Oil prices have risen following a further fall in the US crude inventory levels.

Brent crude futures for September increased 43 cents to $50.42 a barrel, while the US crude for September delivery edged up 36 cents to $46.10 a barrel, Reuters reported.

Dollar prices strengthened following support extended by a voting member of the US Federal Reserve’s policy-setting committee for an increase in interest rate in September.

"A stronger dollar could make commodities including oil dearer for buyers in other currencies."

A stronger dollar could make commodities including oil dearer for buyers in other currencies, while it could make non-US investors profitable who sell it.

During the quarter, oil prices have already seen a dip of 21% with increasing glut and slowing demand in China, which is one of the biggest importers of crude.

The possibility of Iranian oil reaching to the already oversupplied market following its deal with the West over its nuclear programme, could hurt the prices further.

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Commerzbank strategist Eugen Weinberg told the news agency: "All the negative news we’ve had in the last few weeks and months, starting with the nuclear deal with Iran, through to economic weakness in China and the strength of the dollar have all added up and, at least in our view, this (sell-off) was overdone."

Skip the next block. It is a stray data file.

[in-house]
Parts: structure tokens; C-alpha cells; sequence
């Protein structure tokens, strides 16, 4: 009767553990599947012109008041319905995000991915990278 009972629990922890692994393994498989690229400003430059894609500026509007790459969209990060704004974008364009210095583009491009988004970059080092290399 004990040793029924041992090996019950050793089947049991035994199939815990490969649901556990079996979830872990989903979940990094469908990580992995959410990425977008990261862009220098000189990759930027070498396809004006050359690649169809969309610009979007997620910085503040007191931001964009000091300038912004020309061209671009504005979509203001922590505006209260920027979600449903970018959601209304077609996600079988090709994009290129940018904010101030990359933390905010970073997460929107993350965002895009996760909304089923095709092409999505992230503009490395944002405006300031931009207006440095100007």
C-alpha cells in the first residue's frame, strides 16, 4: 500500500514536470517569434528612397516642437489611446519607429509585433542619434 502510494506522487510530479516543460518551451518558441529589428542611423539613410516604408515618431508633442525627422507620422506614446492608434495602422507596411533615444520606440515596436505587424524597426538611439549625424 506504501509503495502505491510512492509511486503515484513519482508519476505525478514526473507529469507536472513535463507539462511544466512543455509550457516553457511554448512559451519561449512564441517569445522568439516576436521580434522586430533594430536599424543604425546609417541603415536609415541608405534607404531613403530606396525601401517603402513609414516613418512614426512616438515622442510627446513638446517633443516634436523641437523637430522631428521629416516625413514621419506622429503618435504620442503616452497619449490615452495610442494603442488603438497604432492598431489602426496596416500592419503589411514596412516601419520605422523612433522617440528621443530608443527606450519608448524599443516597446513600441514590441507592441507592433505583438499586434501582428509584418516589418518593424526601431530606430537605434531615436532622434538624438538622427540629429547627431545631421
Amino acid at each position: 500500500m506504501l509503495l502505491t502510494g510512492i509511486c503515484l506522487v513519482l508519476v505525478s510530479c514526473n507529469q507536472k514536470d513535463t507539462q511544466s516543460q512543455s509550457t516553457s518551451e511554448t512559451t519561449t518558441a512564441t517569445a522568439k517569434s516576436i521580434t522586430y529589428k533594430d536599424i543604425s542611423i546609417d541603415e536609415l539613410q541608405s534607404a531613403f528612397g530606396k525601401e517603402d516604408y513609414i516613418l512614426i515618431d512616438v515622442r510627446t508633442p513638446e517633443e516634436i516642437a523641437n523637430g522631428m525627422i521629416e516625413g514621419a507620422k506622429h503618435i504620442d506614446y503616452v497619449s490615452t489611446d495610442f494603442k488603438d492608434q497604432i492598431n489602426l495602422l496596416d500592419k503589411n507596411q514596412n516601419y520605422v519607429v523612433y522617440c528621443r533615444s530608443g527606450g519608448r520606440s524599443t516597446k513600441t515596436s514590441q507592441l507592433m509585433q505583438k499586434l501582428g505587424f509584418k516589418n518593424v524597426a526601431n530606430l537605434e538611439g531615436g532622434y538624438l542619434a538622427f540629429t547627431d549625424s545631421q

According to American Petroleum Institute (API), crude inventories in the US declined by 2.4 million barrels last week to 459.7 million, as against analysts’ expectations for a 1.5 million barrels decrease.

Investors are keenly awaiting the data to be published by the US Energy Information Administration (EIA).